New crypto-colonialists claim to have found freedom in El Salvador

The year 2023 saw increasing arrivals in El Salvador of persons declaring they had arrived in a promised land of freedom.  They are persons from English-speaking countries arriving in El Salvador to escape.  Whether you call them “influencers” or “youtubers” or Bitcoiners”, they go on social media to announce that they have left countries where they felt oppressed by their governments, and only by escaping to El Salvador did they find freedom.  It's a freedom of the rich colonialist, not a freedom guaranteed by the government of El Salvador to all its citizens.    

Typical of these exaggerated proclamations that El Salvador is a beacon of freedom is this article in Bitcoin Magazine by William Stebbins, a retired US military officer who declares that El Salvador has transformed itself under Bukele "from impoverished vassal to budding sanctuary of freedom."  Stebbins proclaims "Bitcoin’s freedom technology has offered Salvadoreños an opportunity to break the cycle of traitorous leadership, institutionalized corruption, generational poverty, endemic violence, and western fiat vassalship."  This revamping of the country is all due to Bitcoin according to the arriving enthusiasts, even though the Salvadoran public has roundly rejected Bukele's initiative with the crypto-currency.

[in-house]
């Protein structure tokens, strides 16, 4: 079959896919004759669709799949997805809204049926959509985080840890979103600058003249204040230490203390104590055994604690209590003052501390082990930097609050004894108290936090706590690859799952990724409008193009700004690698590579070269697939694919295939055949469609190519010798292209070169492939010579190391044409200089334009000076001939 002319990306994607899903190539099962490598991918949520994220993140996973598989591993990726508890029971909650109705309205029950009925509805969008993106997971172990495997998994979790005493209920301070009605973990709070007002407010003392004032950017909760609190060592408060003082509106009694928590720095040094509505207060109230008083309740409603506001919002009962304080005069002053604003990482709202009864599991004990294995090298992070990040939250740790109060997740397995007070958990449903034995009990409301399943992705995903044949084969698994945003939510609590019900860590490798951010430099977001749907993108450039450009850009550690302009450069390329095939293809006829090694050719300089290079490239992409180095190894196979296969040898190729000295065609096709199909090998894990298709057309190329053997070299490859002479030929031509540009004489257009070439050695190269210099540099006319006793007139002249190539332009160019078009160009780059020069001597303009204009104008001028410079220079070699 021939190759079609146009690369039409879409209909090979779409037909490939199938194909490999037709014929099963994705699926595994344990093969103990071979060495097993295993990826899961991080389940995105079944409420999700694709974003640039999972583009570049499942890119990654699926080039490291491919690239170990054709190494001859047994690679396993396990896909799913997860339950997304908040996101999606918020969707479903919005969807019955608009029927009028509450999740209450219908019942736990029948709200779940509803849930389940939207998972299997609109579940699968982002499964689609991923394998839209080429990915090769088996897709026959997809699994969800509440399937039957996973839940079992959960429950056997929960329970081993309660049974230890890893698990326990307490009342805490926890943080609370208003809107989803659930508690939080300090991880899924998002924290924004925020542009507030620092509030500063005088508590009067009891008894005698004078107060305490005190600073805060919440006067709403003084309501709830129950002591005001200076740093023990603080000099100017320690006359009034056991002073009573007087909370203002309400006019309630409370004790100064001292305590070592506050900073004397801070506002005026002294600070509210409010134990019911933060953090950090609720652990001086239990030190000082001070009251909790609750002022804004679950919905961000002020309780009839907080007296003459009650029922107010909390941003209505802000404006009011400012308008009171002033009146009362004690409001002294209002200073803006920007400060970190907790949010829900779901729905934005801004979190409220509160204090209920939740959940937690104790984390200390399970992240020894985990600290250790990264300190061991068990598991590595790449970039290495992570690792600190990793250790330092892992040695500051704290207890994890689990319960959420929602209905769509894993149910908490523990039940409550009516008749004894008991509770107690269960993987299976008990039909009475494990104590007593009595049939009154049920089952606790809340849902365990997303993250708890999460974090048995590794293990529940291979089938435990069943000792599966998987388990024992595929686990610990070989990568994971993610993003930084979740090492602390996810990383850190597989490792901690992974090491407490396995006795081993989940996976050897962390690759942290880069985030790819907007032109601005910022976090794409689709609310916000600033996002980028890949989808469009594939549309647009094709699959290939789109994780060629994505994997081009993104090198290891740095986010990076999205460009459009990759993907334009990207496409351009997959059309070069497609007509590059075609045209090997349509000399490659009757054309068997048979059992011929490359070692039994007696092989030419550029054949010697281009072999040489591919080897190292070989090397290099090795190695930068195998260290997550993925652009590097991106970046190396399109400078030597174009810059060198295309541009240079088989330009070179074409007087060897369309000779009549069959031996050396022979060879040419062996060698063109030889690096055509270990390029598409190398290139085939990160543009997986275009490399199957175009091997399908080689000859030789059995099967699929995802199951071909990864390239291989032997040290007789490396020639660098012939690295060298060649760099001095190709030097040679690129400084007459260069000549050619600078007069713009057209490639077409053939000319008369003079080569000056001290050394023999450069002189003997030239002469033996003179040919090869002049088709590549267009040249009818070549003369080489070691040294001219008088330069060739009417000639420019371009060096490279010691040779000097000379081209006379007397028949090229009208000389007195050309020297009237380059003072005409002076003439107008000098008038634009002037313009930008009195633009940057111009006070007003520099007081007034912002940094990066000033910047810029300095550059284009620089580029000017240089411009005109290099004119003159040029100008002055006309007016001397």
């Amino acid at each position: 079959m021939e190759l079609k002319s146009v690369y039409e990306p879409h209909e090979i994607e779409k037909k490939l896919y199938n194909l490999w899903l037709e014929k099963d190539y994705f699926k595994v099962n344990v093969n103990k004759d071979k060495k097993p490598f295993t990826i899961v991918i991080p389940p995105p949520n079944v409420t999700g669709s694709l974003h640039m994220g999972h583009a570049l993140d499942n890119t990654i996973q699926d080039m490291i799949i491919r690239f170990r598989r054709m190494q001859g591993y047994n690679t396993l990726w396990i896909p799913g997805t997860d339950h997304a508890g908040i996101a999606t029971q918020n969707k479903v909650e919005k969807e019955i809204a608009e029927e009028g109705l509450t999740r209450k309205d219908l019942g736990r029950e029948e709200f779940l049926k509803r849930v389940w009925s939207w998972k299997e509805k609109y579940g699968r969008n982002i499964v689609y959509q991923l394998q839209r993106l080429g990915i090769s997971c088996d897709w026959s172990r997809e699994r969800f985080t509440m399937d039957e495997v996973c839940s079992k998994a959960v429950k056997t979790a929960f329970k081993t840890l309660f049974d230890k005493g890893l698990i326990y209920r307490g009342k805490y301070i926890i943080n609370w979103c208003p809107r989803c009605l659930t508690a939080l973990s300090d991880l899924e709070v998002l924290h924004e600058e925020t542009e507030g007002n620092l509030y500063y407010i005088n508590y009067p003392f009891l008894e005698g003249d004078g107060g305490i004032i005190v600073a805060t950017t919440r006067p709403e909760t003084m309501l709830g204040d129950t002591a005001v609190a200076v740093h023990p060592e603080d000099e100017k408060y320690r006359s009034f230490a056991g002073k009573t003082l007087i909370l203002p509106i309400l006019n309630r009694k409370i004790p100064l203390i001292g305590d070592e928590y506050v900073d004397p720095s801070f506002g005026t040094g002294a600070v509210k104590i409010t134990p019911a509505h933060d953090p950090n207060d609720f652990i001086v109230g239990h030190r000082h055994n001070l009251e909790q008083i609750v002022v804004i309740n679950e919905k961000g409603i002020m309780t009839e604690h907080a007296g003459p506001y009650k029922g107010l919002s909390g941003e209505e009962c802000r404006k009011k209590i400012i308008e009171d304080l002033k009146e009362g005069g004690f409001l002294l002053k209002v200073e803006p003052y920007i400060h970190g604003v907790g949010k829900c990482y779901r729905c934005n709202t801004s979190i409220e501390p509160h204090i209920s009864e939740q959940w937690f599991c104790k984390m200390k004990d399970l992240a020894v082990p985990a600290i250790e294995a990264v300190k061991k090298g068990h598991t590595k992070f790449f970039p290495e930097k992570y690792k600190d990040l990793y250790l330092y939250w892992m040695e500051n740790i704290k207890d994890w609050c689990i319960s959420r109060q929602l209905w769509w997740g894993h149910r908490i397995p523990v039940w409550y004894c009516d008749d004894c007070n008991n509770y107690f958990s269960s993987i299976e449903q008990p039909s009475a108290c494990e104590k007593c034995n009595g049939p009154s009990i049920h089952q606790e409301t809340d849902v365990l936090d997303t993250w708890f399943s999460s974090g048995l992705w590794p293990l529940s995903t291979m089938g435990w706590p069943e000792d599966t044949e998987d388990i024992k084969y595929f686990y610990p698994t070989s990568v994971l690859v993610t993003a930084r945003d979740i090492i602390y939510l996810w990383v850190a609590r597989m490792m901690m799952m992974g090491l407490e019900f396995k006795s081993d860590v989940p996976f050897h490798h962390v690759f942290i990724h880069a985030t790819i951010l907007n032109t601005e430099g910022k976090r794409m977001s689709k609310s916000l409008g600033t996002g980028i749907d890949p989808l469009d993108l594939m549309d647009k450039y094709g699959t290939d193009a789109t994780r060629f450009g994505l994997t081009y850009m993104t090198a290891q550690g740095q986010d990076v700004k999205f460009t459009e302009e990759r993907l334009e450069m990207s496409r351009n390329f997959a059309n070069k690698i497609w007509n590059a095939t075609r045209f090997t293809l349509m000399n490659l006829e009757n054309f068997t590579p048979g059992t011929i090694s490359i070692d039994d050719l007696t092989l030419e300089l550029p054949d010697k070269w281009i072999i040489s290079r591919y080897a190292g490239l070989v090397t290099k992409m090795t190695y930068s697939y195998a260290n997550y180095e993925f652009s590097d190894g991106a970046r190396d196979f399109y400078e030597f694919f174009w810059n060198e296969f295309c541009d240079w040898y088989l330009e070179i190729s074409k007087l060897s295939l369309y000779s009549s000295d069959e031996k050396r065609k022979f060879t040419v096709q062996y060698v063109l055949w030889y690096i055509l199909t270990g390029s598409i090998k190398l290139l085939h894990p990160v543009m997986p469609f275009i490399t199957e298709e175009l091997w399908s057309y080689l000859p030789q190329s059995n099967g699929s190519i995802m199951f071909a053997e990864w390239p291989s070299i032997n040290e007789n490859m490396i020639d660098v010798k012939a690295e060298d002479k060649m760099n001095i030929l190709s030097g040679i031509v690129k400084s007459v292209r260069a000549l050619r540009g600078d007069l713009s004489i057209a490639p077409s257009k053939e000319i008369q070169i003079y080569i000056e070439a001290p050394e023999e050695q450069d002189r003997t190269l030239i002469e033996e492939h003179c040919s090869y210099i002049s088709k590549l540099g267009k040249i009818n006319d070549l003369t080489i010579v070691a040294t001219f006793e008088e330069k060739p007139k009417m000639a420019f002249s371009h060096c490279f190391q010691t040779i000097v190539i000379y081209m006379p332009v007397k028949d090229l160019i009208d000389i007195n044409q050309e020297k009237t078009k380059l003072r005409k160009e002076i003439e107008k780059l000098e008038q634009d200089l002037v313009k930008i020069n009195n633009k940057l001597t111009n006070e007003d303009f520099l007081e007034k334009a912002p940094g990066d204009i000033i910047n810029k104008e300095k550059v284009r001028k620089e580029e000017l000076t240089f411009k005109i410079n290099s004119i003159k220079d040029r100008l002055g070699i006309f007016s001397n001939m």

On social media, a group of these new arrivals produce videos where they enthuse over beaches, pupusas and the freedom they have found in El Salvador thanks to Bitcoin and Bukele.  An example of these new residents of El Salvador is this couple from Britain, Hannah and David:

 “They’ve come here for a bit of freedom, you know, a little bit of life…to speak to people openly and freely about the events going on over the past couple of years." 
“I just see the UK becoming more and more authoritarian…2020 showed that the UK [is not a free country]”

The couple complains about pandemic restrictions in the UK, asserts they lacked control over their own money, and warns about the threat of central bankers.

Or take this recent post on X by another Bitcoiner infatuated with El Salvador and reposted by Nayib Bukele:

This is the land of mana, of freedom, everything in freedom is here. Freedom in money, freedom in medicine, freedom in the internet...

Healthcare and freedom was also a theme echoed by this YouTuber from France, expressing his view that because El Salvador had a "voluntary" approach to dealing with the COVID-19 pandemic, it was one of his reasons for coming to the country.  

Nicki and James, a Youtuber couple who moved to El Salvador from New Zealand, say they felt oppressed in their home country, and hopeful for the lack of government mandates in El Salvador.